Please note that the original dialled number is not part of this destination subscriber number as was the situation in the SCP according to the state of the art. The correlation identifier is allocated by the SCP 10. The SCP 10 has a pool (i.e. a list) of correlation identifiers. If there are multiple SCPs for this CAMEL Route to IMS service, then each SCP 10 has a dedicated range of correlation identifiers.
The correlation identifier may contain over-decadic digits. The use of over-decadic digits prevents that GSM users (or PSTN users) can manually dial a correlation identifier.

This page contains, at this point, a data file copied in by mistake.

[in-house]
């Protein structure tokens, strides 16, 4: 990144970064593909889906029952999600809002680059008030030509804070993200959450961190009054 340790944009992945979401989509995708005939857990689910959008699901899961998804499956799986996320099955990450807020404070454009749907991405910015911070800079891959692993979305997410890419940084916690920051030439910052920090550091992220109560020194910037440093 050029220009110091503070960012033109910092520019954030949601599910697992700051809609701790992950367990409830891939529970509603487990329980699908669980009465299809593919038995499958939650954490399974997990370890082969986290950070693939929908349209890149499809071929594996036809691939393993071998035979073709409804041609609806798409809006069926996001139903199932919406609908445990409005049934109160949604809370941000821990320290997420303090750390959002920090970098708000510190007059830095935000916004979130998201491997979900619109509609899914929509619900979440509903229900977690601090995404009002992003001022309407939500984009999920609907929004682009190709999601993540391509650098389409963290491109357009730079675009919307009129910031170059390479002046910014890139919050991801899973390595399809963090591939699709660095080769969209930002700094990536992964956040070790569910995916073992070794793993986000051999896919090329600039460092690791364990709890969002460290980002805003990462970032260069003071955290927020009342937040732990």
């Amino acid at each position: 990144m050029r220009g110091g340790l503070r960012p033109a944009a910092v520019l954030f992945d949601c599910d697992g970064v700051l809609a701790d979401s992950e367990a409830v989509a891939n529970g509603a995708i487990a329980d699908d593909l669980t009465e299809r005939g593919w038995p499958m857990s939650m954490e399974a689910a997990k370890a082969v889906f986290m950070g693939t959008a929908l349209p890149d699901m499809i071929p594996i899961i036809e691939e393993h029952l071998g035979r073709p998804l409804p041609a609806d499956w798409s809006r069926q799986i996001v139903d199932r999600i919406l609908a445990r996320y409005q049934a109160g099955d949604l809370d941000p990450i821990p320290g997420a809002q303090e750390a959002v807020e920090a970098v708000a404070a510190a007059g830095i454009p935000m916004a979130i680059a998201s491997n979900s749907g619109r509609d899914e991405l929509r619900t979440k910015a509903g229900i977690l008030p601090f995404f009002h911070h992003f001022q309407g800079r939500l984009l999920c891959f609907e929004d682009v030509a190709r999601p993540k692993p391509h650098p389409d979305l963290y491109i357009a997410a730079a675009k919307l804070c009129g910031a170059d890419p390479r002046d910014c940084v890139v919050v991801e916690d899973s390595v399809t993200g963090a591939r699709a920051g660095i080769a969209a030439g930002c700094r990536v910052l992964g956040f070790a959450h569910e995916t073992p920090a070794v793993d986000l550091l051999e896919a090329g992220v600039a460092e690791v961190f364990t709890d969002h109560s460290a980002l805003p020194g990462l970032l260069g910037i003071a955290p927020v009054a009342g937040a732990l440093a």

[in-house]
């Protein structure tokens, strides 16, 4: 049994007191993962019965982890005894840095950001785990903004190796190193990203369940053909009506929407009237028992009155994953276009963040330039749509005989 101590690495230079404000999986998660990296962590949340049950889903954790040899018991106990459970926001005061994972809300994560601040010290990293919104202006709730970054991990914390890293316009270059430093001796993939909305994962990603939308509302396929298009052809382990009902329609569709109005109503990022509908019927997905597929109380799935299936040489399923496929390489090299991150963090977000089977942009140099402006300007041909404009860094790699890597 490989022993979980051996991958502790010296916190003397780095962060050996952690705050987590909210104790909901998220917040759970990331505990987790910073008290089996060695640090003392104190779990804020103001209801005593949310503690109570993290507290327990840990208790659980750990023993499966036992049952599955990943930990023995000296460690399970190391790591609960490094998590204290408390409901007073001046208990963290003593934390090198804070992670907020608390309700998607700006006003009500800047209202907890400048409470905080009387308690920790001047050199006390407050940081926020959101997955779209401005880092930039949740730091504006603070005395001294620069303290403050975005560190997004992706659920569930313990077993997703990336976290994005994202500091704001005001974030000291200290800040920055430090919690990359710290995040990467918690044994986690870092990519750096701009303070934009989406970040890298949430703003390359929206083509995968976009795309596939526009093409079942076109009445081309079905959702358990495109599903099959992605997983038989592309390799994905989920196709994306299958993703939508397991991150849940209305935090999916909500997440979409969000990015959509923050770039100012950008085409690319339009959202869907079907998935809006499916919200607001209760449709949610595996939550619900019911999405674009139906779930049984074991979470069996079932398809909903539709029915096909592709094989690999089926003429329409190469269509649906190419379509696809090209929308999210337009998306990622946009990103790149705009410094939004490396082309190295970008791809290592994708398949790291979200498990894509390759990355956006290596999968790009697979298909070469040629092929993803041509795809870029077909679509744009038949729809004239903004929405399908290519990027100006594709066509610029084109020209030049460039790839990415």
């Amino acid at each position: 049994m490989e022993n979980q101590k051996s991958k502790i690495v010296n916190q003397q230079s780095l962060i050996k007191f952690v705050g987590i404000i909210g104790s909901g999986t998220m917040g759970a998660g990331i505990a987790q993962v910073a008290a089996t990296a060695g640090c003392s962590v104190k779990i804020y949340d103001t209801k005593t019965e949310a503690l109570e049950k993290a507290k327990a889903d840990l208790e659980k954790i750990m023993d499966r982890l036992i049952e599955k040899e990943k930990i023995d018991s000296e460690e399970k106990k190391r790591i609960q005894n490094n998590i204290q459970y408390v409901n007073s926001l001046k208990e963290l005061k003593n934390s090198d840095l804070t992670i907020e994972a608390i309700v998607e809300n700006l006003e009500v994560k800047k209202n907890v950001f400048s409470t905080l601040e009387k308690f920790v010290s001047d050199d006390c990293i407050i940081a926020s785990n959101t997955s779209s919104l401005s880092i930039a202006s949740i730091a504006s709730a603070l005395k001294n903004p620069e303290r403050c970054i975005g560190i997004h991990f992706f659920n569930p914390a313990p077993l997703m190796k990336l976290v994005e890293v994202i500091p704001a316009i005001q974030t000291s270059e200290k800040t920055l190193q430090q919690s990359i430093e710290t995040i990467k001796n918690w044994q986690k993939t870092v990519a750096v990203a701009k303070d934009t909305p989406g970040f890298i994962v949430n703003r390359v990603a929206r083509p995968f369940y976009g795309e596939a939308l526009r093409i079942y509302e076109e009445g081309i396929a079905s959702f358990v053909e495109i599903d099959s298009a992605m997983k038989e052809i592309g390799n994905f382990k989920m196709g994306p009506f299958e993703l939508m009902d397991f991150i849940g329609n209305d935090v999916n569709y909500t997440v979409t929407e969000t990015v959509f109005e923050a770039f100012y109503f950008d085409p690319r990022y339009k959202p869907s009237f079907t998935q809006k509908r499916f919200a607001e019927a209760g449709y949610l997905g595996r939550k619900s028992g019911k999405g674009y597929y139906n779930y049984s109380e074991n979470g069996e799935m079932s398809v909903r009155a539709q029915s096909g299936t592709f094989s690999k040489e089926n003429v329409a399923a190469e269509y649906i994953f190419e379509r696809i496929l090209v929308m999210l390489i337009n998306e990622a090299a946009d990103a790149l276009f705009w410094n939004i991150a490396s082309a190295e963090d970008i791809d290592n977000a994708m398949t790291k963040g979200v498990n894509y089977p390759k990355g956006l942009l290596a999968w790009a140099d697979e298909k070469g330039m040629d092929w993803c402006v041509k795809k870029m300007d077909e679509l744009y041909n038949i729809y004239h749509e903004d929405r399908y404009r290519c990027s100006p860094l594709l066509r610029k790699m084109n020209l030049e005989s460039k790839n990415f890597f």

Once the SCP 10 has connected the call, it will release the CAP dialogue with the MSC 2. The MSC 2 routes the call to the MGCF 12 in the IMS network 11. The routing of the call to the MGCF 12 is done in accordance with standard ISUP routing method. The MSC 2 sends an ISUP IAM to the MGCF 12. The IAM contains the parameter CdPN. The MSC 2 copies the content of the destination subscriber number from CON into the parameter CdPN in the ISUP IAM. Hence, the CdPN in the ISUP IAM now contains the prefix plus the correlation identifier. The combination of the mgcf address and the correlation identifier indicates to the MGCF 12 that this call is a GSM multi access call. The MGCF 12 is arranged to store a list comprising possible combinations of the mgcf address and the correlation identifier. Said list may consist of one or more number ranges; each number range may consist of the mgcf address plus a range of correlation numbers. When an ISUP IAM is received, the MGCF 12 will look in the list and if it finds a matching combination, it will conclude that this is a call from a GSM MAE subscriber. Now, the MGCF 12 shall in response contact the SCP 10. The SCP address is derived from the correlation identifier. Since the SCP 10 and the MGCF 12 are operated by the same operator, the SCP address(es) can be configured in the MGCF 12. After having derived the SCP address, the MGCF 12 uses SOAP/XML to query the SCP 10. The MGCF 12 includes the correlation identifier in the SOAP/XML query. In an embodiment, the MGCF 12 is arranged to obtain data from the SCP 10, using SOAP to do a remote procedure call towards the SCP 10. The query towards the SCP 10 (e.g. ‘provide call data’), the parameter for this remote call (e.g. ‘correlation identifier’) and the return parameters (e.g. ‘original dialled number’, ‘calling party number’ etc.) are represented in XML.